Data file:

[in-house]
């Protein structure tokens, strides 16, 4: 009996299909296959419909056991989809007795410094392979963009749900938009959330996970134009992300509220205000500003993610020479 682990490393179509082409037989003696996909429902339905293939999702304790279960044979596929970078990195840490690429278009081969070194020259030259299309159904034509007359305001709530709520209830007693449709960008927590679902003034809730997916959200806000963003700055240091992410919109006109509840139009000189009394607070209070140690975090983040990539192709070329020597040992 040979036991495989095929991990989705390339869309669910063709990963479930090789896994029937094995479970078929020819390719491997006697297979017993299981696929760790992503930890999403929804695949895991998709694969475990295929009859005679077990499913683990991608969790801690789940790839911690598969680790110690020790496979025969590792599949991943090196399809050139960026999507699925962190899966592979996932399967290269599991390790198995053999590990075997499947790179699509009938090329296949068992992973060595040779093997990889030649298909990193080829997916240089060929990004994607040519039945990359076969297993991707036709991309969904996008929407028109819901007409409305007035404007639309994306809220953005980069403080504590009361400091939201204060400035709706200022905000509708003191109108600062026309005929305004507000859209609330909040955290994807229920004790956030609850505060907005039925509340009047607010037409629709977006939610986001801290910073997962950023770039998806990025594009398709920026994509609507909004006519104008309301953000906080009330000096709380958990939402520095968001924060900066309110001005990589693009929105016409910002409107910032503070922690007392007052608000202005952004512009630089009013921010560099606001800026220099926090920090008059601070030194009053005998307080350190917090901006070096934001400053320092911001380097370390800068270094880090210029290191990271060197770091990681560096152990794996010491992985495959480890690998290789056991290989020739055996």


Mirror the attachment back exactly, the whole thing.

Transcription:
[in-house]
């Protein structure tokens, strides 16, 4: 009996299909296959419909056991989809007795410094392979963009749900938009959330996970134009992300509220205000500003993610020479 682990490393179509082409037989003696996909429902339905293939999702304790279960044979596929970078990195840490690429278009081969070194020259030259299309159904034509007359305001709530709520209830007693449709960008927590679902003034809730997916959200806000963003700055240091992410919109006109509840139009000189009394607070209070140690975090983040990539192709070329020597040992 040979036991495989095929991990989705390339869309669910063709990963479930090789896994029937094995479970078929020819390719491997006697297979017993299981696929760790992503930890999403929804695949895991998709694969475990295929009859005679077990499913683990991608969790801690789940790839911690598969680790110690020790496979025969590792599949991943090196399809050139960026999507699925962190899966592979996932399967290269599991390790198995053999590990075997499947790179699509009938090329296949068992992973060595040779093997990889030649298909990193080829997916240089060929990004994607040519039945990359076969297993991707036709991309969904996008929407028109819901007409409305007035404007639309994306809220953005980069403080504590009361400091939201204060400035709706200022905000509708003191109108600062026309005929305004507000859209609330909040955290994807229920004790956030609850505060907005039925509340009047607010037409629709977006939610986001801290910073997962950023770039998806990025594009398709920026994509609507909004006519104008309301953000906080009330000096709380958990939402520095968001924060900066309110001005990589693009929105016409910002409107910032503070922690007392007052608000202005952004512009630089009013921010560099606001800026220099926090920090008059601070030194009053005998307080350190917090901006070096934001400053320092911001380097370390800068270094880090210029290191990271060197770091990681560096152990794996010491992985495959480890690998290789056991290989020739055996």